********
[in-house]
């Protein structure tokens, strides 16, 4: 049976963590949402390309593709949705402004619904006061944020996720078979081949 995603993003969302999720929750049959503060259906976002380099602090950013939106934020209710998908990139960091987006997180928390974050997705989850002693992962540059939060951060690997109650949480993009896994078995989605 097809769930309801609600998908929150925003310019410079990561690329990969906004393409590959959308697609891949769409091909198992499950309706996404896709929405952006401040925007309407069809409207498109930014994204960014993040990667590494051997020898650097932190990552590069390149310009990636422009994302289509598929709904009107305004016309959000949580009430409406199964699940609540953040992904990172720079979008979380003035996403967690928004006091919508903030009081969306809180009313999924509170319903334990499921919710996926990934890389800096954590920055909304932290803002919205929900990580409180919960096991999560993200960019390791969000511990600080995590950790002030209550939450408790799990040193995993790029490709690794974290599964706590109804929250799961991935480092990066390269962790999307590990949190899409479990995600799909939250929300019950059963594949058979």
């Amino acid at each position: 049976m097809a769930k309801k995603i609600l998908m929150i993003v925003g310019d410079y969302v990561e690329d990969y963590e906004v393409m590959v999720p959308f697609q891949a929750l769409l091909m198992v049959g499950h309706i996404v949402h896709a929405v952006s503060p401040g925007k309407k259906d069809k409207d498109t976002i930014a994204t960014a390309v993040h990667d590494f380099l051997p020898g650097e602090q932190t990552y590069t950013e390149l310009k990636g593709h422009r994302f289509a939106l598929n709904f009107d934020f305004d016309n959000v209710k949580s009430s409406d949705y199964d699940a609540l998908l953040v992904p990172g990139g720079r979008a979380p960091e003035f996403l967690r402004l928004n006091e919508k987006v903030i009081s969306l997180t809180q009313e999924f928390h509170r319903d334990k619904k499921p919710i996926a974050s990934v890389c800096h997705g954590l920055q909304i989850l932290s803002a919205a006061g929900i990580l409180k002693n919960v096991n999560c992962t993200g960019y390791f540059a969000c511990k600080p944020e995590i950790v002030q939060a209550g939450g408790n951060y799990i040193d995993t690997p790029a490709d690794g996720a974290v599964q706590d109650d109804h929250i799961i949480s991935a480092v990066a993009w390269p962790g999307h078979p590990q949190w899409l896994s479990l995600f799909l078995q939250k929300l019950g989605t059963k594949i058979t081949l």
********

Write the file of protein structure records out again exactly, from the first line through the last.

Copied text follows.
[in-house]
């Protein structure tokens, strides 16, 4: 049976963590949402390309593709949705402004619904006061944020996720078979081949 995603993003969302999720929750049959503060259906976002380099602090950013939106934020209710998908990139960091987006997180928390974050997705989850002693992962540059939060951060690997109650949480993009896994078995989605 097809769930309801609600998908929150925003310019410079990561690329990969906004393409590959959308697609891949769409091909198992499950309706996404896709929405952006401040925007309407069809409207498109930014994204960014993040990667590494051997020898650097932190990552590069390149310009990636422009994302289509598929709904009107305004016309959000949580009430409406199964699940609540953040992904990172720079979008979380003035996403967690928004006091919508903030009081969306809180009313999924509170319903334990499921919710996926990934890389800096954590920055909304932290803002919205929900990580409180919960096991999560993200960019390791969000511990600080995590950790002030209550939450408790799990040193995993790029490709690794974290599964706590109804929250799961991935480092990066390269962790999307590990949190899409479990995600799909939250929300019950059963594949058979």
């Amino acid at each position: 049976m097809a769930k309801k995603i609600l998908m929150i993003v925003g310019d410079y969302v990561e690329d990969y963590e906004v393409m590959v999720p959308f697609q891949a929750l769409l091909m198992v049959g499950h309706i996404v949402h896709a929405v952006s503060p401040g925007k309407k259906d069809k409207d498109t976002i930014a994204t960014a390309v993040h990667d590494f380099l051997p020898g650097e602090q932190t990552y590069t950013e390149l310009k990636g593709h422009r994302f289509a939106l598929n709904f009107d934020f305004d016309n959000v209710k949580s009430s409406d949705y199964d699940a609540l998908l953040v992904p990172g990139g720079r979008a979380p960091e003035f996403l967690r402004l928004n006091e919508k987006v903030i009081s969306l997180t809180q009313e999924f928390h509170r319903d334990k619904k499921p919710i996926a974050s990934v890389c800096h997705g954590l920055q909304i989850l932290s803002a919205a006061g929900i990580l409180k002693n919960v096991n999560c992962t993200g960019y390791f540059a969000c511990k600080p944020e995590i950790v002030q939060a209550g939450g408790n951060y799990i040193d995993t690997p790029a490709d690794g996720a974290v599964q706590d109650d109804h929250i799961i949480s991935a480092v990066a993009w390269p962790g999307h078979p590990q949190w899409l896994s479990l995600f799909l078995q939250k929300l019950g989605t059963k594949i058979t081949l």